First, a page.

I’m sure there will be excellent level 0 speedruns of the game but for most sane people you’ll want to unlock every flag and marker on the map to even the odds, especially against each area’s bosses. This encourages a deep exploration of each zone, which felt great to me as someone who has always, on balance, preferred the exploration to the bosses.
You’ll also gain Moral Ranks by using your full set of capabilities against enemies, though it will reset down to a “base” level following your defeat. It encourages scrupulous play, but also lets you outrank normal enemies and even bosses, making them much easier than before.
Gear remains an unsolved problem for Team Ninja. As in their previous titles, you’ll be picking up literally hundreds of pieces of swords, armour, upgrade materials and more. Your inventory will quickly fill up with all of these pieces and it is difficult to understand what they all are, what build options they provide and how they integrate with each other. I found I kept the same gear sets on for probably too long.
Graphically, Wo Long unfortunately doesn’t impress.
It appears to be using the same basic tech stack as Nioh and Nioh 2, which has aged somewhat since those games’ release. Honestly, the basic visuals don’t get in the way too much and once you’re in the heat of the action the focus is on the combat anyway. Still, Team Ninja’s next game will need some work put into it, especially as it leaves behind this extended cross-gen period.
I wasn’t impressed with the PC port either, with very basic graphical options and ways to tweak the experience. It does support ultra-widescreen which is nice, but there is no support for any upscaling technology such as FSR2 or DLSS2 / 3.
There’s no ray tracing support and the graphical options that are there appear to scale only slightly above the premium current gen consoles. I experienced a number of complete crashes that interrupted some boss fights where I might have had a chance to win. A final issue was that no matter what controller was connected the PC Game Pass version of Wo Long showed only PlayStation 5 button prompts.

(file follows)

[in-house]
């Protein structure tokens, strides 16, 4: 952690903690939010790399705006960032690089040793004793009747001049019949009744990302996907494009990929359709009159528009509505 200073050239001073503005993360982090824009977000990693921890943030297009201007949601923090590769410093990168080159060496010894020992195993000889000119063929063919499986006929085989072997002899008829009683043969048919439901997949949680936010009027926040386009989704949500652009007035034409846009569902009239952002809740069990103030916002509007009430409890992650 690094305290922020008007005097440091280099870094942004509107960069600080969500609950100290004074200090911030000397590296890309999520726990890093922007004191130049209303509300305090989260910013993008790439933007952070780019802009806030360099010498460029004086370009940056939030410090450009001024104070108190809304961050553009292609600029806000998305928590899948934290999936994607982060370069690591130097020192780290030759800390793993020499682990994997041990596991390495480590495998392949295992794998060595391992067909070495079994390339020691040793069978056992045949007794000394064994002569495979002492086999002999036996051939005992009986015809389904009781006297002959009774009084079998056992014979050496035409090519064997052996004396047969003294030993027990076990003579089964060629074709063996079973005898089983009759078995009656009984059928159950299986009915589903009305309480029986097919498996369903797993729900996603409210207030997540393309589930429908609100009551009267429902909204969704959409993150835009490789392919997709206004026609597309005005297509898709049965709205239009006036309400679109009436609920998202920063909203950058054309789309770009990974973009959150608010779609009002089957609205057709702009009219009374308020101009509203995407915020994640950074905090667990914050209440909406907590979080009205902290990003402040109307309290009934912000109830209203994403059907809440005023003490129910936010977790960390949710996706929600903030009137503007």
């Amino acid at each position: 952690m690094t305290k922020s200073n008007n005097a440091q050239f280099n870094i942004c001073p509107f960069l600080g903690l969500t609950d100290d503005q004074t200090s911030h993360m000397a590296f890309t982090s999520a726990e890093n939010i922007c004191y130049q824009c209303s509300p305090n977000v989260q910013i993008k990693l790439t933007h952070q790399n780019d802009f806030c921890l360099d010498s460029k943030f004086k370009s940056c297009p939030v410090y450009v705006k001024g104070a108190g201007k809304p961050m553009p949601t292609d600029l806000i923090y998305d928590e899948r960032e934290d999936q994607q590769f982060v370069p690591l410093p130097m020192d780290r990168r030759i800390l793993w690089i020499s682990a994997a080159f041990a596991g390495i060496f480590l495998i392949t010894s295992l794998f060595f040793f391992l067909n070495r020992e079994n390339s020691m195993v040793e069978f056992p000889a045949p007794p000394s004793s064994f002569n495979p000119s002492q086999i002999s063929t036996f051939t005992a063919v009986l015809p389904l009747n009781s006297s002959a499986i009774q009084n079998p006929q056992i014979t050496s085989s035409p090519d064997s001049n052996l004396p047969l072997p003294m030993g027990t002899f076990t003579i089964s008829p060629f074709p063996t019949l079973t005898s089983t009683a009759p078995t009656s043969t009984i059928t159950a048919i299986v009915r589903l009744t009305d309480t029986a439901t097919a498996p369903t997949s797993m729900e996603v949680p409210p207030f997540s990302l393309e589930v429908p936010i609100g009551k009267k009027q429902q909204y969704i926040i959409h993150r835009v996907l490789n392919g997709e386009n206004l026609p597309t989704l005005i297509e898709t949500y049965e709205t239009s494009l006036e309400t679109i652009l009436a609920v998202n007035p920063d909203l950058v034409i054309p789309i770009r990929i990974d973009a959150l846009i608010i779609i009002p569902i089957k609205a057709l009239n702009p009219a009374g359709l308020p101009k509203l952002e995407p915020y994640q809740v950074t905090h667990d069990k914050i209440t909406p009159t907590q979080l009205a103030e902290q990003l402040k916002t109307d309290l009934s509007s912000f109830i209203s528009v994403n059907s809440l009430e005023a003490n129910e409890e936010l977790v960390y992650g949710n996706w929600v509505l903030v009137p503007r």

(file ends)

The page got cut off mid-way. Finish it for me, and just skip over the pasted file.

That said, it is fantastic to play Wo Long at higher than 60FPS frame rates, especially with the game’s focus on precise input timings. Going back to the console versions, especially the 30FPS PS4 / Xbox One versions was a dramatically downgraded experience. Playing at ultra-wide 1440p with my RTX 3070, I locked to 90FPS at highest settings, all of which made for a great way to play the game.
Wo Long: Fallen Dynasty feels like Team Ninja’s reaction to feedback from the punishingly-difficult Nioh 2, which was truly for the hardcore. There are so many quality of life upgrades here that make it a great jumping in point for players who might otherwise be put off by the Nioh games’ reputation.
I personally found it a much easier game, with more options at your disposal to counter the exceedingly tough enemies, if you wanted to put the time into it. Now, that’s not to say it’s easy – I died plenty during my time with Wo Long, but overall I didn’t struggle as I have with other Team Ninja titles. It is accessible within the frameworks of tough action games, and hey it’s on Xbox Game Pass so if you wanted to dip your toes in then it’s right there for you. Just know that the first boss is quite tough, so I encourage you to persist past him to see the rest of the game.
Wo Long: Fallen Dynasty is out now on PC, Xbox One and Xbox Series consoles, as well as PlayStation 4 and PlayStation 5.
Released: March 2023
Platforms reviewed: Xbox Series X|S, PC
Developer: Team Ninja
Publisher: Koei Tecmo